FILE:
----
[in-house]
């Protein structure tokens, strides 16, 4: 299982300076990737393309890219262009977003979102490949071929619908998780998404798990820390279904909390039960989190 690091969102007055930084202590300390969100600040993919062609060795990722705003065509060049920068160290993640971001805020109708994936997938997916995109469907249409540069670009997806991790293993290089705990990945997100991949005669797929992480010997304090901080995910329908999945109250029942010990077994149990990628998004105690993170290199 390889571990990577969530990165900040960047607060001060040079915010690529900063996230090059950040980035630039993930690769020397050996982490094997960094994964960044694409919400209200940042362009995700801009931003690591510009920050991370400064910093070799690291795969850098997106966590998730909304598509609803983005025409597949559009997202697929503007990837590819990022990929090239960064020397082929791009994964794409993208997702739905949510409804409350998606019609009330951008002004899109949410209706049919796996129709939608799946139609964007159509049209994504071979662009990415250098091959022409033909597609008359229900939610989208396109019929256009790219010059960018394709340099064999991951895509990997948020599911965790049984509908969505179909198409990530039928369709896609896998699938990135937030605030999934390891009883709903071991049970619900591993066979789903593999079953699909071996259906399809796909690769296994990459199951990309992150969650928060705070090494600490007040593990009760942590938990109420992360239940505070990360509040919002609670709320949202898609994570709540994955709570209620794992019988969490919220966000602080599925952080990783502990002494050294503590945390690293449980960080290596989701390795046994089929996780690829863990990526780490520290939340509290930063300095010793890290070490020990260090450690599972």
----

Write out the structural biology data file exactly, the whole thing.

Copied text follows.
[in-house]
């Protein structure tokens, strides 16, 4: 299982300076990737393309890219262009977003979102490949071929619908998780998404798990820390279904909390039960989190 690091969102007055930084202590300390969100600040993919062609060795990722705003065509060049920068160290993640971001805020109708994936997938997916995109469907249409540069670009997806991790293993290089705990990945997100991949005669797929992480010997304090901080995910329908999945109250029942010990077994149990990628998004105690993170290199 390889571990990577969530990165900040960047607060001060040079915010690529900063996230090059950040980035630039993930690769020397050996982490094997960094994964960044694409919400209200940042362009995700801009931003690591510009920050991370400064910093070799690291795969850098997106966590998730909304598509609803983005025409597949559009997202697929503007990837590819990022990929090239960064020397082929791009994964794409993208997702739905949510409804409350998606019609009330951008002004899109949410209706049919796996129709939608799946139609964007159509049209994504071979662009990415250098091959022409033909597609008359229900939610989208396109019929256009790219010059960018394709340099064999991951895509990997948020599911965790049984509908969505179909198409990530039928369709896609896998699938990135937030605030999934390891009883709903071991049970619900591993066979789903593999079953699909071996259906399809796909690769296994990459199951990309992150969650928060705070090494600490007040593990009760942590938990109420992360239940505070990360509040919002609670709320949202898609994570709540994955709570209620794992019988969490919220966000602080599925952080990783502990002494050294503590945390690293449980960080290596989701390795046994089929996780690829863990990526780490520290939340509290930063300095010793890290070490020990260090450690599972």